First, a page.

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Beyond the Headlines: October 2018 Market Correction

by Josh Miszk Last updated on October 12, 2018 Tags: Beyond the Headlines

Sharing our take on current news stories. 

Last week, global equity markets partially corrected, causing an onslaught of worrisome media pieces. We addressed this with our clients, and want to share our thoughts on this event with you, as well. 

The facts:

  • The correction was led by technology stocks that pushed the S&P 500 index 3.3% lower from the start of the day on October 10
  • This drop followed escalating negativity from investors, who fear global trade tensions and rising yields will cause significant headwinds to the strong year equity markets have had
  • A report from the IMF – suggesting global growth had reached its peak – may have been the final breaking point 

This news is nothing to balk at, but media outlets have been riding this wave and hyping it up to sell the story. It's important not to get caught up in the hype. We're not suggesting a correction is something to ignore, and we don't take it lightly, but it's important to look at it from a bigger picture.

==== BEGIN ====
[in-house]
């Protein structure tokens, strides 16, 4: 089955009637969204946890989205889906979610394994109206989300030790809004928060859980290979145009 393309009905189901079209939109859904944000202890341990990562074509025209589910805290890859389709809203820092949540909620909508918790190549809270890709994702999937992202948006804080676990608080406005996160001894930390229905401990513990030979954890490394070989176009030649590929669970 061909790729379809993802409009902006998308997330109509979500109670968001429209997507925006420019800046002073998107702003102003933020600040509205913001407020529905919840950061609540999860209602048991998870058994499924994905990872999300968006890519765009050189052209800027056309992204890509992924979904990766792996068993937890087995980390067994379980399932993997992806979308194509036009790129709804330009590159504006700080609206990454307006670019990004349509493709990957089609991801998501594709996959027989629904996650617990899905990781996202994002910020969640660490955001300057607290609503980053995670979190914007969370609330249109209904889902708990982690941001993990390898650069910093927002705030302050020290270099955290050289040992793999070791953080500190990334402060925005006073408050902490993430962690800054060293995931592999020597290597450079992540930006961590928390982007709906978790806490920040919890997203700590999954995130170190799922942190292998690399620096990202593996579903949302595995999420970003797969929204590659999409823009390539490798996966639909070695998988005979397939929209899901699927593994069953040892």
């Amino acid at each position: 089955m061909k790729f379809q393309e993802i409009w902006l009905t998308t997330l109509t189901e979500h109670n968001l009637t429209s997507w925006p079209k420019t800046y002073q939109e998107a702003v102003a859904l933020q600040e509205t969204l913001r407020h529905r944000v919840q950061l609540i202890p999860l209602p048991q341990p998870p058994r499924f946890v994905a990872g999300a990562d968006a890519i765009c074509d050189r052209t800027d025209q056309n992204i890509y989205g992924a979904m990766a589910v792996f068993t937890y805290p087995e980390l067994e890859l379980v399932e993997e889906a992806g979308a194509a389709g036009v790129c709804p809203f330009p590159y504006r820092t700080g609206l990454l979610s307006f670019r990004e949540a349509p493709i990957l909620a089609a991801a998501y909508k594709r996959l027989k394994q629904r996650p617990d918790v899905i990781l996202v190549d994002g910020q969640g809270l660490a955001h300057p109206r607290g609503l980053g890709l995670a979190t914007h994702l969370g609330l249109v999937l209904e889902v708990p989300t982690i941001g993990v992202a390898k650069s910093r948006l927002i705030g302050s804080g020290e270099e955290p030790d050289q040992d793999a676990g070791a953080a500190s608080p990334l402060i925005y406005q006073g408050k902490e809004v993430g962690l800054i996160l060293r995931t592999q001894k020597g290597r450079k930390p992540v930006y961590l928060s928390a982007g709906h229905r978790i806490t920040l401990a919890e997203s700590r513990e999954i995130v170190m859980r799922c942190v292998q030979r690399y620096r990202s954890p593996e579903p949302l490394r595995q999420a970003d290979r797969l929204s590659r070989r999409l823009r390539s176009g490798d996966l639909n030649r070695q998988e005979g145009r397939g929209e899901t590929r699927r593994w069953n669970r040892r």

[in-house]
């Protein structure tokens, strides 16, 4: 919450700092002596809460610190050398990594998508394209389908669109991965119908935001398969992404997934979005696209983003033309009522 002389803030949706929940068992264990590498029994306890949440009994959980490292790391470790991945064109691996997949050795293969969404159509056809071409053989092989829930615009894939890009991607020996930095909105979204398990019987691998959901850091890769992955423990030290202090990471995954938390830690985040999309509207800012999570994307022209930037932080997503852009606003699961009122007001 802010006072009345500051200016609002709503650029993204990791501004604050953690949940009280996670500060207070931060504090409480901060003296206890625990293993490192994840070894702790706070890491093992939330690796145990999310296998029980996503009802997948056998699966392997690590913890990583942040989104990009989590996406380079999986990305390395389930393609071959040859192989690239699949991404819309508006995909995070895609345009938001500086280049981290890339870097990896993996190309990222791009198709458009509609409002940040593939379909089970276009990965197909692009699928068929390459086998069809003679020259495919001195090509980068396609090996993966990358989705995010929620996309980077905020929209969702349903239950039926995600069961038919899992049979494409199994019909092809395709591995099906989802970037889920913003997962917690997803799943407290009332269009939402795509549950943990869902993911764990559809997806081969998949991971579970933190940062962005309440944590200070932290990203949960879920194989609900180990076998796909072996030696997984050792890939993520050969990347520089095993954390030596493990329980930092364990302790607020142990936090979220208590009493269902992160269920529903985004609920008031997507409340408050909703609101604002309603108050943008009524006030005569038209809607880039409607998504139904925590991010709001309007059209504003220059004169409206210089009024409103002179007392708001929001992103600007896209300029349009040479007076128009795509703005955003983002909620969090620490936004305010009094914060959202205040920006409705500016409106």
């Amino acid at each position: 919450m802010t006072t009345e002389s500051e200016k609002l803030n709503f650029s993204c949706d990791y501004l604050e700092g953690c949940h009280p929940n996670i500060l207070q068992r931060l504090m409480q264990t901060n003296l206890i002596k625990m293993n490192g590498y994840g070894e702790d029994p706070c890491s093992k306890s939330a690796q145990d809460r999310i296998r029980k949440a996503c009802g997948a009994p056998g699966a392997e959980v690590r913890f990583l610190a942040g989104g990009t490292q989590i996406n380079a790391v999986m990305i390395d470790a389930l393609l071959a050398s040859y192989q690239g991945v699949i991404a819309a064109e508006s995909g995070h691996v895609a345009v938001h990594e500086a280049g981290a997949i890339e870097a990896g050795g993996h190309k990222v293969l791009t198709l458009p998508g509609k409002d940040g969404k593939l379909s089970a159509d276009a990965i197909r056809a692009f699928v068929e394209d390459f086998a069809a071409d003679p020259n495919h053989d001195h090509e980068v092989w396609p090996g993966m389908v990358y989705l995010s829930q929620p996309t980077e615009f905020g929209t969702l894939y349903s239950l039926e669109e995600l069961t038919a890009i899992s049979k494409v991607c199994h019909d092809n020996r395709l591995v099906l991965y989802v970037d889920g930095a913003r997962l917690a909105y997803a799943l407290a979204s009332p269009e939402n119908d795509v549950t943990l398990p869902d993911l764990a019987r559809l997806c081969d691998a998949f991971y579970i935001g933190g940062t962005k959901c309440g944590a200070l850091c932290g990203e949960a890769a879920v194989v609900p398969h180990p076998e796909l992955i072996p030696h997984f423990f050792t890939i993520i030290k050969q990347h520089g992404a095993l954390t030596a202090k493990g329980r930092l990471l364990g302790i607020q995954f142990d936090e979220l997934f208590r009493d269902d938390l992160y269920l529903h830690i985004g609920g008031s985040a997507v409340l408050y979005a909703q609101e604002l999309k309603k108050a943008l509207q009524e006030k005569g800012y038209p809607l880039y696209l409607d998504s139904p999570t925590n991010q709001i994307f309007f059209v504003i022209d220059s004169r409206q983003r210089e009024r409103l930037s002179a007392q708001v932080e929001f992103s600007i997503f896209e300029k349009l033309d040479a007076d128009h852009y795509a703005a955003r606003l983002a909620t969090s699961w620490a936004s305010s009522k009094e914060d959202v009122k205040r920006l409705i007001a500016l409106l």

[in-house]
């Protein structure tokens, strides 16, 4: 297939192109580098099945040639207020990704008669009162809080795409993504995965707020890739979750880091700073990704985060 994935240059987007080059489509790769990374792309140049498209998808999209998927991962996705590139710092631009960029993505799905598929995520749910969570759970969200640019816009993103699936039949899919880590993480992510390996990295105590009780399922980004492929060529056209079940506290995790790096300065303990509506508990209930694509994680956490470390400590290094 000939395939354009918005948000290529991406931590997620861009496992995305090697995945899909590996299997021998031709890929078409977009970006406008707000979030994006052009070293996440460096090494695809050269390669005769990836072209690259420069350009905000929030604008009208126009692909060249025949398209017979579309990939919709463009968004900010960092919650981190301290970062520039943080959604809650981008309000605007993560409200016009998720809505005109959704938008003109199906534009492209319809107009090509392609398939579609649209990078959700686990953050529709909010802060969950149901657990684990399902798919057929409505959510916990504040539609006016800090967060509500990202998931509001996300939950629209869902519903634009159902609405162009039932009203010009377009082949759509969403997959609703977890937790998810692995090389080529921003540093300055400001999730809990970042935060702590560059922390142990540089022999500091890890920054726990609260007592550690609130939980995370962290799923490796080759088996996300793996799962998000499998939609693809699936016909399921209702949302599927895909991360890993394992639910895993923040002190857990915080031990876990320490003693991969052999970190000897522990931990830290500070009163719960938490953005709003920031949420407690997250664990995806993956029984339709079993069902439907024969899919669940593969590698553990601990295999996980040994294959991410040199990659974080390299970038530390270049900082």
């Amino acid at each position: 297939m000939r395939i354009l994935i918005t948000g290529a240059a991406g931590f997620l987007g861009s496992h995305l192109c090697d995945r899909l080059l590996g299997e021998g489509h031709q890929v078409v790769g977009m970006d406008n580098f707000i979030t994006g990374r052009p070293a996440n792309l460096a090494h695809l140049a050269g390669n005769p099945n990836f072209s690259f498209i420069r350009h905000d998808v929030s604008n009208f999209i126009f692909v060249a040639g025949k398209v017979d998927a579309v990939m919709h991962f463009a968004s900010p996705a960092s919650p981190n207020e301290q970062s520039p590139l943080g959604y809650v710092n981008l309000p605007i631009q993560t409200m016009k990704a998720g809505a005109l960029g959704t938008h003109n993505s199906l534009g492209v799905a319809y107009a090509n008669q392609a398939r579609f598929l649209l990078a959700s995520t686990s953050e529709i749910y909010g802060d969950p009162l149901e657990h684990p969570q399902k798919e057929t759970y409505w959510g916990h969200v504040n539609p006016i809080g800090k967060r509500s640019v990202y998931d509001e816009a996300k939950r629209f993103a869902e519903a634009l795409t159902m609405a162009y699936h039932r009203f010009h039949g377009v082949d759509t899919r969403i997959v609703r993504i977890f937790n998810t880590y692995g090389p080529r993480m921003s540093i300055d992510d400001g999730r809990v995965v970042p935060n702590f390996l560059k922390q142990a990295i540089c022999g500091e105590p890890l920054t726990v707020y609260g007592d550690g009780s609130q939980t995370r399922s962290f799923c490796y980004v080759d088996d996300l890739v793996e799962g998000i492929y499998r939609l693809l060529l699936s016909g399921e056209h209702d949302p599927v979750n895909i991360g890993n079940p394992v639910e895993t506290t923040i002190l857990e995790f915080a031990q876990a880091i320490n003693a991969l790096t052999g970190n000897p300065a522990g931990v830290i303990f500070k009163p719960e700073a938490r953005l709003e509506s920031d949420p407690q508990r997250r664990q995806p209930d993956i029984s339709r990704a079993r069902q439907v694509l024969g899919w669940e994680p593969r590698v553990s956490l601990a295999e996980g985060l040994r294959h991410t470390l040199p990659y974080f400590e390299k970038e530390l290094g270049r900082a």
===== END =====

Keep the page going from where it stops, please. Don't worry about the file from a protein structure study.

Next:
The good news? Despite last week's drop, the S&P 500 is still up 11.1% on the year (as shown in the chart below). Fundamentals are also still going strong: US unemployment is at record lows and the economy is strong, albeit some of the stimulus (like tax cuts) are short term. Corrections are normal, especially when the market is climbing as much as it has. This is the third time this year we're seen a drop of more than 3% in a single day; this most recent drop is not unique. 

market update october 11

At the end of the day, markets are extremely hard to predict. While you may be feeling uncomfortable after the recent moves, especially after reading the headlines, it's important to keep calm and collected. Chasing the news and trying to time the market is not a good strategy, especially when it comes to your long-terms goals. This correction does not change our broader strategy, and if you are a long-term investor, we don't think it should change yours. If anything, corrections like this offer an opportunity to invest or rebalance and lower your dollar cost averaging. Our advice is to stick to your plan. 

 

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